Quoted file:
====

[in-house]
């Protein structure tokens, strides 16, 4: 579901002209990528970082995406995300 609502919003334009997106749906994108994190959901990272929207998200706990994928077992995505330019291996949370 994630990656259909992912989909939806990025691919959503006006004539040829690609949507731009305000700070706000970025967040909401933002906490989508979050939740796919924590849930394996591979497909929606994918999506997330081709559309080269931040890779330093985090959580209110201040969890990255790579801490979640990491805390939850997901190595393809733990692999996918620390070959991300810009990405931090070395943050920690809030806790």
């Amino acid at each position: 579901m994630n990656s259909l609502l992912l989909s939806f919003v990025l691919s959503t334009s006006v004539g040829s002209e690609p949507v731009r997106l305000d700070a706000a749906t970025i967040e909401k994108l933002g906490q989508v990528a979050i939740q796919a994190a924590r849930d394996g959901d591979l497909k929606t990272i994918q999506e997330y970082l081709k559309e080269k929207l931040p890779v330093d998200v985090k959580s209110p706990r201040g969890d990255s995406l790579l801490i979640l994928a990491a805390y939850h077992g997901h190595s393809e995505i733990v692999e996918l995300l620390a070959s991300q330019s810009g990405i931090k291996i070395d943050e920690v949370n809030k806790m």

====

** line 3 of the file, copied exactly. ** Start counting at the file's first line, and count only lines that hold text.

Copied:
């Amino acid at each position: 579901m994630n990656s259909l609502l992912l989909s939806f919003v990025l691919s959503t334009s006006v004539g040829s002209e690609p949507v731009r997106l305000d700070a706000a749906t970025i967040e909401k994108l933002g906490q989508v990528a979050i939740q796919a994190a924590r849930d394996g959901d591979l497909k929606t990272i994918q999506e997330y970082l081709k559309e080269k929207l931040p890779v330093d998200v985090k959580s209110p706990r201040g969890d990255s995406l790579l801490i979640l994928a990491a805390y939850h077992g997901h190595s393809e995505i733990v692999e996918l995300l620390a070959s991300q330019s810009g990405i931090k291996i070395d943050e920690v949370n809030k806790m």